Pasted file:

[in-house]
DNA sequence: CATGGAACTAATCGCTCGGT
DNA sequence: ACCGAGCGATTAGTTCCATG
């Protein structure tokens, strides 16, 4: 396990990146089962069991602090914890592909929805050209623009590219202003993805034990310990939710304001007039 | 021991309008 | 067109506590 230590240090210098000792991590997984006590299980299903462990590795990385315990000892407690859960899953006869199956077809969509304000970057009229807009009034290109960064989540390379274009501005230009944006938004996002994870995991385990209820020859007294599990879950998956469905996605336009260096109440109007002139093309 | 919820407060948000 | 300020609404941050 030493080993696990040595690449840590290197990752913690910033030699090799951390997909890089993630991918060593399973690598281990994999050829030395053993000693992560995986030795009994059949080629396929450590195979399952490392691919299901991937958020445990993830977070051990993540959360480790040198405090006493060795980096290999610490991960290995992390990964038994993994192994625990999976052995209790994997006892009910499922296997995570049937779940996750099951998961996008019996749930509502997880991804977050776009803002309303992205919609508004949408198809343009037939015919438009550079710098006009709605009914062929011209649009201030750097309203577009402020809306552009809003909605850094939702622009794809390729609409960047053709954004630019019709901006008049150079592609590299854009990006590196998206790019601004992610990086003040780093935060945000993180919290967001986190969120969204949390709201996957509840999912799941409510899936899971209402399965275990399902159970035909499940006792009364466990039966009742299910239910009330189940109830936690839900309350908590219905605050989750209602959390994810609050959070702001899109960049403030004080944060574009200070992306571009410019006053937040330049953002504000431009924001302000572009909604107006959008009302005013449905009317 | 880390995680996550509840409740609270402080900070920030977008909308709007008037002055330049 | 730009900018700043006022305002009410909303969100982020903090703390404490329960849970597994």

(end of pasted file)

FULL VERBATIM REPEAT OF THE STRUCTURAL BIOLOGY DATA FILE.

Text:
[in-house]
DNA sequence: CATGGAACTAATCGCTCGGT
DNA sequence: ACCGAGCGATTAGTTCCATG
């Protein structure tokens, strides 16, 4: 396990990146089962069991602090914890592909929805050209623009590219202003993805034990310990939710304001007039 | 021991309008 | 067109506590 230590240090210098000792991590997984006590299980299903462990590795990385315990000892407690859960899953006869199956077809969509304000970057009229807009009034290109960064989540390379274009501005230009944006938004996002994870995991385990209820020859007294599990879950998956469905996605336009260096109440109007002139093309 | 919820407060948000 | 300020609404941050 030493080993696990040595690449840590290197990752913690910033030699090799951390997909890089993630991918060593399973690598281990994999050829030395053993000693992560995986030795009994059949080629396929450590195979399952490392691919299901991937958020445990993830977070051990993540959360480790040198405090006493060795980096290999610490991960290995992390990964038994993994192994625990999976052995209790994997006892009910499922296997995570049937779940996750099951998961996008019996749930509502997880991804977050776009803002309303992205919609508004949408198809343009037939015919438009550079710098006009709605009914062929011209649009201030750097309203577009402020809306552009809003909605850094939702622009794809390729609409960047053709954004630019019709901006008049150079592609590299854009990006590196998206790019601004992610990086003040780093935060945000993180919290967001986190969120969204949390709201996957509840999912799941409510899936899971209402399965275990399902159970035909499940006792009364466990039966009742299910239910009330189940109830936690839900309350908590219905605050989750209602959390994810609050959070702001899109960049403030004080944060574009200070992306571009410019006053937040330049953002504000431009924001302000572009909604107006959008009302005013449905009317 | 880390995680996550509840409740609270402080900070920030977008909308709007008037002055330049 | 730009900018700043006022305002009410909303969100982020903090703390404490329960849970597994």